It’s the season for family reunions and graduation parties, when all the aunts and the uncles, cousins and grandparents gather for a meal and conversation. People say things like “I would do anything for my family.” We have high expectations for the word family. We try to attain an ideal, but eventually we have to come to terms with a reality that is different than ideal. There is no such thing as a perfect family.
Families are complicated. They are messy. And yet, families are amazingly loyal. There is a saying that blood is thicker than water. You can criticize your own family member, but woe to the in-law, or friend who makes the same criticism – they are soon to be considered an outlaw. Families are complicated. There are unspoken expectations of what it means to be successful, loving, and honorable. Families keep secrets, hold grudges, engage in cut off, and can often be judgmental. It’s ironic that the group of people that are supposed to love us more than anybody else can sometimes do the most damage. All families have points of anxiety – often its around money. Sometimes it’s around religion and today we know that more and more families are experiencing anxiety in discussions on politics.
In Mark 3:20-35, we see that Jesus' ministry is going really well, and he is making an impact. He’s gaining a following; he’s speaking truth to power. He is also stirring up trouble, and getting people agitated … so agitated, that some arethinking about how to get rid of him. These folks come to his family and say they need to do something about this brother, son, nephew of yours. He’s saying things and doing things that are offensive and shaking up our way of life. I imagine this makes his family anxious. They worry about him. Their excuse for his behavior is that he must be crazy. The religious leaders jump on the band wagon and take it one step further and say, he must have Satan in him – He must be possessed by the devil. The small fire of anxiety just became a bonfire of fear. Satan is afoot. In their mind Jesus has gotten too carried away.
How does Jesus deal with these accusations? He doesn’t get anxious. He doesn’t fight back. He doesn’t try to prove that he’s not Satan, and he doesn’t throw hate on his family. He stays connected, but he also says to his family – you aren’t my family if you aren’t with me and the Holy Spirit. Jesus isn’t denying his family; he’s saying that his family is not found in those who share the same blood, but rather those who share in the same baptism. It’s a new way of thinking about the meaning of family. Jesus says to his family that while loves them, he is beholden first and foremost to the Holy Spirit. It is the waters of the holy spirit to which he holds his highest calling over the blood of his own family.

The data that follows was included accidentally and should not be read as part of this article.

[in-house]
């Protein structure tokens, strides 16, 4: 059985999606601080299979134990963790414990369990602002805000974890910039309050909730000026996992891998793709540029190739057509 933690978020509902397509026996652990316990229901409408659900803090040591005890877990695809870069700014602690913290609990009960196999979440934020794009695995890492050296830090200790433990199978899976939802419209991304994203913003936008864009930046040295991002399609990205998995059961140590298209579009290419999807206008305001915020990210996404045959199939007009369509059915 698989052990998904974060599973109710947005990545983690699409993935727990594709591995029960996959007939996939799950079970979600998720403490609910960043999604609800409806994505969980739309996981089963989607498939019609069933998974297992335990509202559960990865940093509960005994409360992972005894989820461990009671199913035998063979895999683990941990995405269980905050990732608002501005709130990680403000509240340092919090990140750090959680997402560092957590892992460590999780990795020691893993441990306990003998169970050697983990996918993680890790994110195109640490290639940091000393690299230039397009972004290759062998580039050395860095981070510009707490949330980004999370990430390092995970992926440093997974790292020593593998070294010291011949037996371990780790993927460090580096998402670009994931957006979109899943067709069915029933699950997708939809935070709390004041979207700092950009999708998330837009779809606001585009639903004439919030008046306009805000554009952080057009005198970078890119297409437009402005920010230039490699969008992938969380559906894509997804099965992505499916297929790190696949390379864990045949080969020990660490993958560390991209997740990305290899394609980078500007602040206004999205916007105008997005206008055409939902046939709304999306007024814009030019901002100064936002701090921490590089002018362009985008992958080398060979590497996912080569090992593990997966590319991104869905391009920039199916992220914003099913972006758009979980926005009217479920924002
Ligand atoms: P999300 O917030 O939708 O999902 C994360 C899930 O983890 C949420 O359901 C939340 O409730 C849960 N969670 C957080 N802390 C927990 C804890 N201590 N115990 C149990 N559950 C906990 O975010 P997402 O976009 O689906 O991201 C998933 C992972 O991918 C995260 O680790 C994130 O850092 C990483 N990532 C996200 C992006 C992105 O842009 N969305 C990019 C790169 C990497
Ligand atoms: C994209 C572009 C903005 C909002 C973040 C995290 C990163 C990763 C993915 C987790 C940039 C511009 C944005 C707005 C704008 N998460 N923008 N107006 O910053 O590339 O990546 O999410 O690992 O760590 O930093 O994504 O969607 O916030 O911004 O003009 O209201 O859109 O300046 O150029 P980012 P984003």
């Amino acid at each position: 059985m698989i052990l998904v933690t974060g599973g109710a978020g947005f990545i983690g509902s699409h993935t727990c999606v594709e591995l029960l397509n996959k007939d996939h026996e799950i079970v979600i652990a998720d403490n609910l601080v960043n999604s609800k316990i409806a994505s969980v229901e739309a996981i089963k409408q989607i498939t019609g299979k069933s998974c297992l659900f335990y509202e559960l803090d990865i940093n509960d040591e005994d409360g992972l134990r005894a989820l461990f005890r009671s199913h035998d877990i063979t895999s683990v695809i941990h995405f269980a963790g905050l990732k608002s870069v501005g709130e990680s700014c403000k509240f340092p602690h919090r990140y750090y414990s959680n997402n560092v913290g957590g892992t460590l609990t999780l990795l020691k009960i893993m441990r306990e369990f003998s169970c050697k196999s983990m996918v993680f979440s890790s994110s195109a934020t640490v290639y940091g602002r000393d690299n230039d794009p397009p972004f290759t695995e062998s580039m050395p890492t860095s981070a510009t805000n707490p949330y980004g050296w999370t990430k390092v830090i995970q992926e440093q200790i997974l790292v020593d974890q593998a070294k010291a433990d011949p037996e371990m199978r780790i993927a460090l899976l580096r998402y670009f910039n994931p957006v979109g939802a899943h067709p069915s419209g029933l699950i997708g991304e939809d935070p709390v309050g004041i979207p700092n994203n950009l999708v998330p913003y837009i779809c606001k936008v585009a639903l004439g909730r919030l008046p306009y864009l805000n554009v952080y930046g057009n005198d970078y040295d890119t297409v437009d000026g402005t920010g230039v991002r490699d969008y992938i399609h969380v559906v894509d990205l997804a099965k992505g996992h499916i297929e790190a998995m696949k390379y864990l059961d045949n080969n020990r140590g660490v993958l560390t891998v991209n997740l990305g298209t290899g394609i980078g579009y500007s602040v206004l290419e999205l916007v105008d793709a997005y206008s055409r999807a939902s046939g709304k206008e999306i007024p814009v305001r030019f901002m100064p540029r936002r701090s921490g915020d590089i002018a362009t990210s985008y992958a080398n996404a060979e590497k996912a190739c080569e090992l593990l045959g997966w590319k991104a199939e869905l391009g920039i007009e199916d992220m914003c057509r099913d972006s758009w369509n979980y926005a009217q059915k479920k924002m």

Churches pride themselves in saying, “we are a family.” Think about what that means for us as a family of faith – that our higher calling cannot be wanting everything to stay the same, or the fulfillment of our own personal agendas, or our personal friends. Although we love them and call them family, our higher calling in the church and in everything we do must be on serving God with as much integrity as we can muster – even if people think we are crazy. The waters of our baptism demand that of us. It is by our baptism that we all belong and to each other. The radical message of the Gospel is that through one baptism, one table, one bread and one cup, that in life and death you belong to Jesus Christ. As always, all are welcome here: male and female, young and old, rich and poor, married, divorced, or single, gay or straight, member or visitor. You belong here because you belong to Christ.
You may come with a peaceful heart or with a heart burdened by concerns about your children, your elderly parents, your job, your marriage or your future. You may be young and full of enthusiasm about your faith and your future or you may be unsure about who God is and where life is leading you. You may be older and quietly reflective about what your life has been or may have regrets or be weary as you approach the final chapters of your life. You may be alone or with those you love most in life. You may have a supportive network of relationships or you may be pained by a broken marriage, a fractured relationship with a parent, sibling or children, or a lost friendship. You may feel at the top of your game or may be battling with unemployment, financial difficulties, substance abuse or other stresses. If so, you belong here because you belong to Christ. Jesus is the host here and he welcomes you as part of the family.